The first of Wood’s two violin concertos followed soon after the Cello Concerto. It was written for Manoug Parikian, who gave the first performance with the Royal Liverpool Philharmonic in 1972. It is a calmer work than its predecessor: the opening high B on the violins persists for 38 bars while the soloist muses underneath it. The three movements are continuous: after much varied and vigorous display, the first movement ends quietly as the basses play the opening theme while solo violin phrases rise above them.

The basses sink to their lowest C as the scherzo begins (Wood was very fond of scherzos) with constantly changing time signatures. It has an epigraph, ‘flame, sword, flower’, which perhaps refers to Robert Nichols’s wild, passionate love poem The Flower of Flame, with its line ‘Sheer light falls in a single sword like a sign’, although Wood’s music, mostly delicately scored, with tripping energy, does not often reflect the poem’s mood. The third movement begins with a long cadenza, then builds to a recapitulation of the opening of the Concerto with its high B, before a boisterous Allegro coda: as Wood writes: “the work ends briskly with a touch of flamboyance”.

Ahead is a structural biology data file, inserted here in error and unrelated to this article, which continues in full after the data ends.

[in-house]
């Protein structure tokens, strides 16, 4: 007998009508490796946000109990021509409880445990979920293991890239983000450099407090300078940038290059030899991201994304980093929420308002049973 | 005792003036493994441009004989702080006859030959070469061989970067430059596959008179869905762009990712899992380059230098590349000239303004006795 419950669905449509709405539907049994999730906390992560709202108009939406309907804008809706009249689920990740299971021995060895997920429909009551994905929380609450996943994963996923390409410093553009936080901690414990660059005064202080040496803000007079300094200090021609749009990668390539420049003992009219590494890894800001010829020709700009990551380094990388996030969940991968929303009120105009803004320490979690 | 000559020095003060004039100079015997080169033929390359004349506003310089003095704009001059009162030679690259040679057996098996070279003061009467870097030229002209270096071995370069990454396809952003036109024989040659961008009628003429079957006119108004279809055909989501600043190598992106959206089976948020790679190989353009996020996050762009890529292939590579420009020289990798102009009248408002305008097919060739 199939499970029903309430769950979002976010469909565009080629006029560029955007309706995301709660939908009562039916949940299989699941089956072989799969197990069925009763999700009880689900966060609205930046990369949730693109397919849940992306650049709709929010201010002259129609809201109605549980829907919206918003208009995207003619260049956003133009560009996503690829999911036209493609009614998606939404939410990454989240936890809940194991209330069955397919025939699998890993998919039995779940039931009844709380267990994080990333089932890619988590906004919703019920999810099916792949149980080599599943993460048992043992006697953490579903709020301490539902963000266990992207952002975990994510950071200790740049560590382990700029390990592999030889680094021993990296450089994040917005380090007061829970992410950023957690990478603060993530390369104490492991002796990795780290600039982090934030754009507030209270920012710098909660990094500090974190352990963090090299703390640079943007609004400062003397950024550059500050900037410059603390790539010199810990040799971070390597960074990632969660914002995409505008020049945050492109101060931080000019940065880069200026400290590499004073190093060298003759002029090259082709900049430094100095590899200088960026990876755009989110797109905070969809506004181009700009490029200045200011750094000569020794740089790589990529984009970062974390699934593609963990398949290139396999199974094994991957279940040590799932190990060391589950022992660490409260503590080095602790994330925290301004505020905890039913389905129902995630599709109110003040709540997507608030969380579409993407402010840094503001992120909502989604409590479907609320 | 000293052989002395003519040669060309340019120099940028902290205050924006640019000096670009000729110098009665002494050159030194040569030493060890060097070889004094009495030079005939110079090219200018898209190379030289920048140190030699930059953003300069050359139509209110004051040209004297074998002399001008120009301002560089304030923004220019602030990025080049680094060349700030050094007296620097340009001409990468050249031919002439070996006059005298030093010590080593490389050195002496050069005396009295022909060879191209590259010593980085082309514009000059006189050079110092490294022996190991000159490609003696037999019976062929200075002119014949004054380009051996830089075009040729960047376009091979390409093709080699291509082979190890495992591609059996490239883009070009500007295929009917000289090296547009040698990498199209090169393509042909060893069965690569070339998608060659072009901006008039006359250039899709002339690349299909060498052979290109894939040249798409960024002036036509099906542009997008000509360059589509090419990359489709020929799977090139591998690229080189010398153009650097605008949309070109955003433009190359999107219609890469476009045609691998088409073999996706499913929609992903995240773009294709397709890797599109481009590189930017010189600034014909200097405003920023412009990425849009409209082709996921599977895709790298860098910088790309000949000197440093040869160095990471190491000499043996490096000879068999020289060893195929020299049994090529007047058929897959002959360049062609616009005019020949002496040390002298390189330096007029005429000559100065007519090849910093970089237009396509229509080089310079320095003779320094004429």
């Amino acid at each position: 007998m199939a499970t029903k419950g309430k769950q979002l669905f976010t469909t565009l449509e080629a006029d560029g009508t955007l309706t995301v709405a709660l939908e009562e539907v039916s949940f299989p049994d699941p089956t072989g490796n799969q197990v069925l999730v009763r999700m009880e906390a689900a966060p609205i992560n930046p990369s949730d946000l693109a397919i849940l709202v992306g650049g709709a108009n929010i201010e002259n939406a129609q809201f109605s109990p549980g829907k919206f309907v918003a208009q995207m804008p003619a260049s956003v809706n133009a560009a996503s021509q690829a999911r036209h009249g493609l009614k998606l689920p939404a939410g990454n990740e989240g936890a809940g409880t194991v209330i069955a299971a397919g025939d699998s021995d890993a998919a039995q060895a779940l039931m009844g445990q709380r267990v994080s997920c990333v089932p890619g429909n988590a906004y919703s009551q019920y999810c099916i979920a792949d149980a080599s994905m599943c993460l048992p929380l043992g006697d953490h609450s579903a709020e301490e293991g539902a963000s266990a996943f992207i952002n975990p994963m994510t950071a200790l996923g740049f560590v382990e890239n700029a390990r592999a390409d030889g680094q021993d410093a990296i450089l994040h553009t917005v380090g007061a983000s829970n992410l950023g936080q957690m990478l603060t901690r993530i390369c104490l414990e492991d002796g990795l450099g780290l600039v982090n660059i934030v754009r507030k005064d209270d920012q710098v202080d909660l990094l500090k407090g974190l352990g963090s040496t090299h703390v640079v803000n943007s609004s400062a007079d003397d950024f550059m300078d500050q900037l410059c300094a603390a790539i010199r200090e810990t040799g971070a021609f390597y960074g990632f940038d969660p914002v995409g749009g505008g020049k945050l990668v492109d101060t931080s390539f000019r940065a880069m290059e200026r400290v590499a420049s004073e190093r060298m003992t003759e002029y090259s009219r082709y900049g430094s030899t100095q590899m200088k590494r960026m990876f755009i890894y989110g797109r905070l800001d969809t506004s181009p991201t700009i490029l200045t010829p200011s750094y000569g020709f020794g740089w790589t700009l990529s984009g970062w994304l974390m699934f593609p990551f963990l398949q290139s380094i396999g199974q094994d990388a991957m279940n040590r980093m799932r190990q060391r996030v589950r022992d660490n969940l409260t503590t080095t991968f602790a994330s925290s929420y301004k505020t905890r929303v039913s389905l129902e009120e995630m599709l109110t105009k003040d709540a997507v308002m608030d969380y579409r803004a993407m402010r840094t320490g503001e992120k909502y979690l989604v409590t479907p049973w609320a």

It was 10 years before Wood wrote another orchestral work, but in 1982, his fiftieth year, his Symphony was premiered, again at the BBC Proms. It is his longest, most ambitious work, stylistically his most diverse, and uses his largest orchestra, with six horns, four each of trumpets and trombones, two tubas and much percussion. The Symphony is in two parts, each in two linked movements.

The first movement is headed tempesta, and we are immediately plunged into a terrifying storm, with the two sets of timpani at the forefront of the turmoil. At the height of the storm the music suddenly breaks off, leaving the cellos to quote the love theme for Act 1 of Die Walküre. Because Wood did not write his own programme note, this is left to our imagination to explain. Another outburst calms to the second movement, elegia, which is prefaced by a quotation in Greek: ‘The God Abandons Antony’, the title of a poem by one of Wood’s favourite poets, Constantine Cavafy. In the elegia Wood’s love of wide-spaced, highly expressive string melodies was never used to better effect.